This article compares a few differences between independent film and televison productions versus the Studo projects.
This article is for the decision maker in film production, usually known as the producer.
The Independent film or Television project usually requires just the active participants that are directly involved in the production, while the Studio production usually requires approval by Studio Executives that handle many productions and make decisions, not on artistic visions, but usually on return on the studio dollars or as a "favor" to friends of the studio. Decisions for Independent projects are usually made very quickly while Studios take their time because no one wants to make that "You-never-work-in-this -town-again" mistake, plus it usually takes the approval of several executives before they can fit a project in.
Studios have a lot of money and access to more of everything (crews, talent, equipment, markets, advertising, and distribution), while independent features are finite in financing, crews, talent, equipment, advertising, post production choices, marketing, and distribution.
Independent films and television programs tend to post profit per film released while Studio releases, have a far less profit per release rate, however the Studio blockbusters, in terms of dollars, gross a greater amount per successful release. The difference in planning for independent films is usually limited in scope, but like Studio releases, follow a seven or eight planned release tier, which usually include, North American and International theatrical releases, DVD sales, Pay for View release, Video on Demand Commercial sales, Premium Cable Releases, Network Release, Cable release, and ancilliary markets (music, merchandising, stock footage). The difference in planning is in quantity and access, as independents must, because of the limited amount of money they operate under, must be very selective on the choices of markets that they can participate in.
Independent films and televison projects are far riskier to reach completion and in the in the early stages, it has been generally accepted that more than ninety percent fail to make it to final edit, however the ten percent that do reach completion, tend to make money for their investors and their production companies. It is much harder to raise sufficient funds from investors, even with the tax breaks that are offered, much harder to get product placement dollars, to obtain distibution or the best deals in distribution, and are generally limited in release and exhibition. Studios spread the risk throughout all their projects, have back up plans built into each approved project, thereby insuring a greater number of projects reach completion, package the project with big dollar brand placement, which offsets studio dollars spent, plan their distribution in pre-production, thereby have stronger marketing plans in place, thus reassuring investors that they have safer investments with the studios, and while this is true, again, it is the independent that tends to bring a profitable return back to investors more often, and studios have both, the best deals in distribution and the largest exhibition outlets to show their latest releases.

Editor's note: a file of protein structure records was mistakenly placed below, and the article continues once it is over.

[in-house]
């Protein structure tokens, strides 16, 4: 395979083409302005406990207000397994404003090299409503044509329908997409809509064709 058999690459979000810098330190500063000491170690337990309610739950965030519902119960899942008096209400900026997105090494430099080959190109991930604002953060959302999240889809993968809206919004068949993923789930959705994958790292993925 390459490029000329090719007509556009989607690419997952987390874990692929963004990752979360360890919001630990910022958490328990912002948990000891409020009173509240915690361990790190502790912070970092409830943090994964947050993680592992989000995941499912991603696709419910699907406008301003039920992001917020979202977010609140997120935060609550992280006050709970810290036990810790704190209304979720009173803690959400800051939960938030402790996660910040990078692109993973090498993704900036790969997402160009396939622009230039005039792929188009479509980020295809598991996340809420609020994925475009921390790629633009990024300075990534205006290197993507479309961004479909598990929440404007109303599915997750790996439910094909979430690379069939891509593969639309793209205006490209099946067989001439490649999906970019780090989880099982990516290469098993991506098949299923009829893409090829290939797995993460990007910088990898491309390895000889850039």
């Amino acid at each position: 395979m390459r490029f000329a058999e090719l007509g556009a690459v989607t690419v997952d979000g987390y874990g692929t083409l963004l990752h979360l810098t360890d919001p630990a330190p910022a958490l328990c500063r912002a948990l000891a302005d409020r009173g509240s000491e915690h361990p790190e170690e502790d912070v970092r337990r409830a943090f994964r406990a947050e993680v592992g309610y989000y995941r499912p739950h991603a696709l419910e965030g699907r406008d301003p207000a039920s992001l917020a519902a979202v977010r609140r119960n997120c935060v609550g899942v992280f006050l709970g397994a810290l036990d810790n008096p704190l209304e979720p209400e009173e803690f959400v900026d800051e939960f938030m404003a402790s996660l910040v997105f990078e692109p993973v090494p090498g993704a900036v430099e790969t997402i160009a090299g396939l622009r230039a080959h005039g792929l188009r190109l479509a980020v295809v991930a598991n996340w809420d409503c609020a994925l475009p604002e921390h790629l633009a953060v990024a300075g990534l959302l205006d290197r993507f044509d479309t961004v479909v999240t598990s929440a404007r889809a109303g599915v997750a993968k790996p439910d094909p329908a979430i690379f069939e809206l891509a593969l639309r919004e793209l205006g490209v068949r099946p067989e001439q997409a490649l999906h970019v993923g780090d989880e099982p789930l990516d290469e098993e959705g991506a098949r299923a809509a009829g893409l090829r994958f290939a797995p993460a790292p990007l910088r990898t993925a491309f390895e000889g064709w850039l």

These are just a few of the differences between independent films versus studio projects. A few parting examples are; the studios do multiple projects, usually in the same time that an individual independent filmmaker, with, usually, only has a single production in the works. Thus the lack of number of projects by independents leads to less availability in the the markets and in the power to make the larger industry decisions, such as union negotitations.